Delivered new to Italy in July 1982, Stradale 29 was subsequently imported to Switzerland on 15 March 1983 by a Fiat-Lancia agent, Marzio Cavadini, for his personal use. In 1984, Cavadini had Stradale 29 thoroughly improved with Abarth’s new “Evolution II” updates, which include an entirely revised supercharger, engine components, exhaust, intake, suspension, cockpit, and brakes. In this specification Stradale 29 is capable of more than 300 horsepower, nearly 50% more power than the standard 037 Rally Stradale.
By 1986 this Stradale had passed from Cavadini to Andrea Beltrami of Biasca, then indicating 22,985 kilometers (~14,282 miles). Beltrami enjoyed the car for another 11,000 kilometers until 1992, when it was purchased by a dealer in Ponte Tresa and later consigned to auction on 30 April 1994. The original air conditioning and radio are believed to have been substituted for a fire suppression system during Cavadini—or Beltrami’s— previous ownership. Stradale 29 was thusly purchased by a Belgian collector and given the registration NHK 275 on 15 September 1994.
Three years later, a move to the United Kingdom was in due order, and this Lancia was then treated to a comprehensive mechanical refresh completed in September 1998 at 33,867 kilometers (~21,040 miles) by MRH Engineering. After some 800 kilometers of exhilarating road use, this owner perhaps decided that Stradale 29 was a bit too exciting, and thusly sold it onward to the noted vintage racer Stuart Rolt on 10 May 1999.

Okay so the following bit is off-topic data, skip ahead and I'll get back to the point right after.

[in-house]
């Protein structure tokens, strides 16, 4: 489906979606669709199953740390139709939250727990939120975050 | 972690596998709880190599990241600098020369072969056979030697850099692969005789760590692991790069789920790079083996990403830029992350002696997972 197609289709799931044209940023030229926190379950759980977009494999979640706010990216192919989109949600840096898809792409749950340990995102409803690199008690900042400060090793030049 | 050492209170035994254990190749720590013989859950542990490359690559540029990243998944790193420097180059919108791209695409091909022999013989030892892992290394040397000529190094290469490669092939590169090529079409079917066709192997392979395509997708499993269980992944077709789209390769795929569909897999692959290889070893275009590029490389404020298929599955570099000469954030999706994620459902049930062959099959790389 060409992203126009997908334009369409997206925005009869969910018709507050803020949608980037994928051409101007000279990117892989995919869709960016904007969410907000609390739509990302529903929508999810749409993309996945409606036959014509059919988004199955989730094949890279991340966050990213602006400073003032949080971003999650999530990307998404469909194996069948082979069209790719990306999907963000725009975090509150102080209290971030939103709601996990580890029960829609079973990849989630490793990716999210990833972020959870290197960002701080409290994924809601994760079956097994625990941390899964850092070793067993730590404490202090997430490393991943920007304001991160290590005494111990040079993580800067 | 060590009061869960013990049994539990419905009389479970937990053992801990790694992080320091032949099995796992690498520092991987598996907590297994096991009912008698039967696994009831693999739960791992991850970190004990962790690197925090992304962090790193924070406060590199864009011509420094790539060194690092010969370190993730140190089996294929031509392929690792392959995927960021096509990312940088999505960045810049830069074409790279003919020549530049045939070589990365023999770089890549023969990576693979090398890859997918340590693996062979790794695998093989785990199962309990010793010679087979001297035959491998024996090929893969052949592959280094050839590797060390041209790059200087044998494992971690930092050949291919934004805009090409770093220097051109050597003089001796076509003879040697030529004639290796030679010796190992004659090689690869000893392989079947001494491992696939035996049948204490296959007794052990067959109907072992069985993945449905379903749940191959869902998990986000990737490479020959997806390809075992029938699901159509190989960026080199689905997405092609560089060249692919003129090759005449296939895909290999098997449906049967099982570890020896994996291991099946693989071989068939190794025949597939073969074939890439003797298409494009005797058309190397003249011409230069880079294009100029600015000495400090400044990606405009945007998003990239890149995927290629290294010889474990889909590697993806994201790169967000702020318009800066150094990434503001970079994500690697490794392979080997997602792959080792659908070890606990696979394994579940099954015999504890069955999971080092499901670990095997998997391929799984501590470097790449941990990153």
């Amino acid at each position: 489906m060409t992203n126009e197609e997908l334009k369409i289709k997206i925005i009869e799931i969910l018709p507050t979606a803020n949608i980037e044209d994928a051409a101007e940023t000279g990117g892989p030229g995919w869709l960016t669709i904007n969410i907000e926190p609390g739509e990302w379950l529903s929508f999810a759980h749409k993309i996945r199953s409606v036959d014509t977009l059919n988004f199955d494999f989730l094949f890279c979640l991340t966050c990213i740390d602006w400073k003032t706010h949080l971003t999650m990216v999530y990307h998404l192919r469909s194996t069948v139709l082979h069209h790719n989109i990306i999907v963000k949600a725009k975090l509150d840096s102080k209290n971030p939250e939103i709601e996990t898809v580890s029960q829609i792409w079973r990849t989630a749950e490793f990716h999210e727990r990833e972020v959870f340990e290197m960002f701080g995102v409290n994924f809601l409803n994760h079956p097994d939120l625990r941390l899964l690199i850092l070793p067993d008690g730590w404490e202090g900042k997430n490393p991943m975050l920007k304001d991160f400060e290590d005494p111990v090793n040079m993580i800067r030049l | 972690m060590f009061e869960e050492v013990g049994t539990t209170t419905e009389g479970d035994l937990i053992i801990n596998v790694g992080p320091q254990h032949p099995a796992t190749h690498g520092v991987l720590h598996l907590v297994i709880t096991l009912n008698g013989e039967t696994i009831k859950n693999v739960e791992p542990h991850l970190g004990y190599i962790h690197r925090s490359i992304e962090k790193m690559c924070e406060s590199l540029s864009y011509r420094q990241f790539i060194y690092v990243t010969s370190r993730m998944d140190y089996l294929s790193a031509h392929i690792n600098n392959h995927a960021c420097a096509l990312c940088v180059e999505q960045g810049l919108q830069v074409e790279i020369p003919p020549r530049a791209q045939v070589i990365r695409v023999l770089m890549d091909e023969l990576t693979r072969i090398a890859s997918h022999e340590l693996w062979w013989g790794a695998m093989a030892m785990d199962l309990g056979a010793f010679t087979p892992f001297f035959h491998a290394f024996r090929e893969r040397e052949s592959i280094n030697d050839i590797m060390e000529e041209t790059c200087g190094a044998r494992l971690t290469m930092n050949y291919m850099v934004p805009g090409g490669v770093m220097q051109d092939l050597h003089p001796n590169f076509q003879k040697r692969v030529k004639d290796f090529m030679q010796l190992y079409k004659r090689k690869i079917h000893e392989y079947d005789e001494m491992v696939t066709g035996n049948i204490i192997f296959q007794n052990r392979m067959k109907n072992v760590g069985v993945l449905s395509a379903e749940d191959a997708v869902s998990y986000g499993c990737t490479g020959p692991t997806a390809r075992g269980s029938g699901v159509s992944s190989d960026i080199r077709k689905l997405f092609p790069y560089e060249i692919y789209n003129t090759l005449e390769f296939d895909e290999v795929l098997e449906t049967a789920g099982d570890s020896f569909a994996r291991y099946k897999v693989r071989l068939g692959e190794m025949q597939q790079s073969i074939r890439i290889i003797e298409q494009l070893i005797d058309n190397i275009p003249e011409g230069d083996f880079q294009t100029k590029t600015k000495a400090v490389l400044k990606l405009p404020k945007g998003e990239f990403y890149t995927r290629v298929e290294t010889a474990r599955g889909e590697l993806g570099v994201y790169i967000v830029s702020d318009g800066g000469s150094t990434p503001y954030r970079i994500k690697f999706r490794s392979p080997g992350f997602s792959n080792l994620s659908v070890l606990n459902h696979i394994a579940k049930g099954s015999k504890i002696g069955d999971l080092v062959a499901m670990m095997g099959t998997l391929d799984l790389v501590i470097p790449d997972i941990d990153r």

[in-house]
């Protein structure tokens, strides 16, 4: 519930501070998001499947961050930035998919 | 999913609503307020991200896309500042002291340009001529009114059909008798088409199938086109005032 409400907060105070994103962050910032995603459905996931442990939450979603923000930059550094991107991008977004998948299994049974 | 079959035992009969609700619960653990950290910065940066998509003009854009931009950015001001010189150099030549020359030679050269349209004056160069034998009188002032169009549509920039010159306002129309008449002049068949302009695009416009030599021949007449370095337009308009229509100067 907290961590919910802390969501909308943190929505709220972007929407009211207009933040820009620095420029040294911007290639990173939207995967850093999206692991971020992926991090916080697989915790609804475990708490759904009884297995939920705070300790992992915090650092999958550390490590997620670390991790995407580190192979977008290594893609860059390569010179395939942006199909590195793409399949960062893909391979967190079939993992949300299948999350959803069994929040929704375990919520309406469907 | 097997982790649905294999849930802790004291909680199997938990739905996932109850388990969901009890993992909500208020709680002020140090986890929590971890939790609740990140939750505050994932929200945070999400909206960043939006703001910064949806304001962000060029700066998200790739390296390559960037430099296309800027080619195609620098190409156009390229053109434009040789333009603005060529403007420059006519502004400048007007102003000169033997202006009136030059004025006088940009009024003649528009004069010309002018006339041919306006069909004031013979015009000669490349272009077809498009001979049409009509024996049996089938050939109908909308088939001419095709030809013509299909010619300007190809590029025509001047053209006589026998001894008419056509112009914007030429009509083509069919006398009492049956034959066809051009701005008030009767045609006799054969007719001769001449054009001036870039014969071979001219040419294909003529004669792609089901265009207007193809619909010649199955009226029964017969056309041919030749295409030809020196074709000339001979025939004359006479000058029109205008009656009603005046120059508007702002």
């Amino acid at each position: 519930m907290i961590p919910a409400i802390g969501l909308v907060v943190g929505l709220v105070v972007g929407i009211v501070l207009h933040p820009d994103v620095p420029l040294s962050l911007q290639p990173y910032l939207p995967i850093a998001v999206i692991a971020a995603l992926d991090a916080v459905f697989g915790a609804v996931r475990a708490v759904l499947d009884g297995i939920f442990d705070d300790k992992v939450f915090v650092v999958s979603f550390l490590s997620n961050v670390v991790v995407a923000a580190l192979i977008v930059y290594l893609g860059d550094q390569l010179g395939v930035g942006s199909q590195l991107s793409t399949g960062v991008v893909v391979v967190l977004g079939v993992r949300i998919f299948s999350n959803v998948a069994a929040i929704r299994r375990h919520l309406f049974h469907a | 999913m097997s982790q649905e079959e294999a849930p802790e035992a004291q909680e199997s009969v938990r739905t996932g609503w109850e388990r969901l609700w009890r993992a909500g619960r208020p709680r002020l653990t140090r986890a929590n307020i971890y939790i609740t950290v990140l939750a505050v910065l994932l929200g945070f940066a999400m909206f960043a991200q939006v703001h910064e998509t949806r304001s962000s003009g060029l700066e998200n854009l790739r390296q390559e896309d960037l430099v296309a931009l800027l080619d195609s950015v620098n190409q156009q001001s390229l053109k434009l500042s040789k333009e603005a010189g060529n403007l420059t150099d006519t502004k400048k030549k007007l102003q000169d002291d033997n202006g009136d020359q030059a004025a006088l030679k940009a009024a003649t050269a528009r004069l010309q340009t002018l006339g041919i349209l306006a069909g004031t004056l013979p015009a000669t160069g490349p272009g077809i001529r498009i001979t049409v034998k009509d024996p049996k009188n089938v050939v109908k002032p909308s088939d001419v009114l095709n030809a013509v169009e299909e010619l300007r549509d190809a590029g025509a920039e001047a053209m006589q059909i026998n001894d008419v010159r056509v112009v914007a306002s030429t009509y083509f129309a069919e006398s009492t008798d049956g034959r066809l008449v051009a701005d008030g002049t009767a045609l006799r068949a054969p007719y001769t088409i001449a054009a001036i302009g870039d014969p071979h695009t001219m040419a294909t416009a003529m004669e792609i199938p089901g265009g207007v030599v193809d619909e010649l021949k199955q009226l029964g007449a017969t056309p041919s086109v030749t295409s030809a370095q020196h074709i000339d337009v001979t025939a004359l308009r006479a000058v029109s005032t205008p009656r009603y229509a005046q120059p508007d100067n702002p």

Rather ironically, Rolt’s family company, FFD, had created and developed the four-wheel drive technology which would see two-wheel drive cars like the Lancia 037 made universally obsolete in Group B and all other forms of championship rallying. Though as a former sportscar racer, and Director and Chairman of the prestigious British Racing Drivers’ Club (2004–2013), few were better suited than Rolt to exert mastery over this 037 Rally Stradale Evolution II, and he thusly retained it for the next 15 years. Under his careful ownership it was regularly maintained and occasionally enjoyed in amateur competition at several notable circuits between 2000 and 2014.
Rolt finally passed the car to an American collector in late 2014. Some months later Motor Kraft in Noblesville, Indiana was commissioned to complete approximately $15,000 of expert sorting, which is highlighted by the fitment of two custom-fabricated gas tanks mounted just aft of the rear cabin bulkhead. A set of the factory-correct Speedline alloy wheels were also sourced during previous ownership, and today these are shod in BFGoodrich G-Force rubber.
Acquired by the consignor in 2021 and now indicating just shy of 38,600 kilometers, (~23,985 miles) at time of cataloguing, Stradale 29 is a remarkable and well-documented Group B homologation special which succinctly echoes the all-conquering performance and thrill of its competition sibling.
Where Stradale number 29 sets itself apart is that, if you were able to have both the means and indeed the desire, this is exactly what your money could have bought back in the heyday of Group B. Surely one can drive a rally car on pavement but, thanks to the era's homologation requirements, this truly is a rally car built for the road.